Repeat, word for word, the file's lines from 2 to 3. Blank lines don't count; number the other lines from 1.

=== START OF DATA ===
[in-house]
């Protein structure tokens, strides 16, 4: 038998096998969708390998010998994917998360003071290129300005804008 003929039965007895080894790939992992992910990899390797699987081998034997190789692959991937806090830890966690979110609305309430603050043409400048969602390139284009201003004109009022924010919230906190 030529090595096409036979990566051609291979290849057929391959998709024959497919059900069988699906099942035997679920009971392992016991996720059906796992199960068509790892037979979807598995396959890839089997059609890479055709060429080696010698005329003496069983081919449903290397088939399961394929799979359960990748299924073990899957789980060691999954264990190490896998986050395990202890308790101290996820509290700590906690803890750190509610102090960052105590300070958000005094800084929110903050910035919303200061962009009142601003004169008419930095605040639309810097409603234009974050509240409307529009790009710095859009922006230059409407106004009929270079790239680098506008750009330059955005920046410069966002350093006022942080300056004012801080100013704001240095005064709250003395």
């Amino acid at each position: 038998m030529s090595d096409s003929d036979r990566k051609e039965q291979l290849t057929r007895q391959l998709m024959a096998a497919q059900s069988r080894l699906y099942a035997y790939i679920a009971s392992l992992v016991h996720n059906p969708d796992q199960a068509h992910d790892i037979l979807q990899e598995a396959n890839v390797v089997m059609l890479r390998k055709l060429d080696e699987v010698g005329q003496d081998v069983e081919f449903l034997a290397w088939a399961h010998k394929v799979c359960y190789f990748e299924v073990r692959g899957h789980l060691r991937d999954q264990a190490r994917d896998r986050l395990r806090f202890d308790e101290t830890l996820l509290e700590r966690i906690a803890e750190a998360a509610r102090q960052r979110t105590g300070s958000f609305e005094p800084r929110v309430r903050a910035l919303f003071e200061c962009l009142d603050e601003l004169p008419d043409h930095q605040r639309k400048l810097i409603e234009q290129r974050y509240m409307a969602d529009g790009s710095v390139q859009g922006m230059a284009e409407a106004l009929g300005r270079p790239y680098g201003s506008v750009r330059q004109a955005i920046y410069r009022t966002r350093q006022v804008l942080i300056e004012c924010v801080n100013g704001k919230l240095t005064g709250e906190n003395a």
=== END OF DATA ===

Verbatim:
């Protein structure tokens, strides 16, 4: 038998096998969708390998010998994917998360003071290129300005804008 003929039965007895080894790939992992992910990899390797699987081998034997190789692959991937806090830890966690979110609305309430603050043409400048969602390139284009201003004109009022924010919230906190 030529090595096409036979990566051609291979290849057929391959998709024959497919059900069988699906099942035997679920009971392992016991996720059906796992199960068509790892037979979807598995396959890839089997059609890479055709060429080696010698005329003496069983081919449903290397088939399961394929799979359960990748299924073990899957789980060691999954264990190490896998986050395990202890308790101290996820509290700590906690803890750190509610102090960052105590300070958000005094800084929110903050910035919303200061962009009142601003004169008419930095605040639309810097409603234009974050509240409307529009790009710095859009922006230059409407106004009929270079790239680098506008750009330059955005920046410069966002350093006022942080300056004012801080100013704001240095005064709250003395």
């Amino acid at each position: 038998m030529s090595d096409s003929d036979r990566k051609e039965q291979l290849t057929r007895q391959l998709m024959a096998a497919q059900s069988r080894l699906y099942a035997y790939i679920a009971s392992l992992v016991h996720n059906p969708d796992q199960a068509h992910d790892i037979l979807q990899e598995a396959n890839v390797v089997m059609l890479r390998k055709l060429d080696e699987v010698g005329q003496d081998v069983e081919f449903l034997a290397w088939a399961h010998k394929v799979c359960y190789f990748e299924v073990r692959g899957h789980l060691r991937d999954q264990a190490r994917d896998r986050l395990r806090f202890d308790e101290t830890l996820l509290e700590r966690i906690a803890e750190a998360a509610r102090q960052r979110t105590g300070s958000f609305e005094p800084r929110v309430r903050a910035l919303f003071e200061c962009l009142d603050e601003l004169p008419d043409h930095q605040r639309k400048l810097i409603e234009q290129r974050y509240m409307a969602d529009g790009s710095v390139q859009g922006m230059a284009e409407a106004l009929g300005r270079p790239y680098g201003s506008v750009r330059q004109a955005i920046y410069r009022t966002r350093q006022v804008l942080i300056e004012c924010v801080n100013g704001k919230l240095t005064g709250e906190n003395a």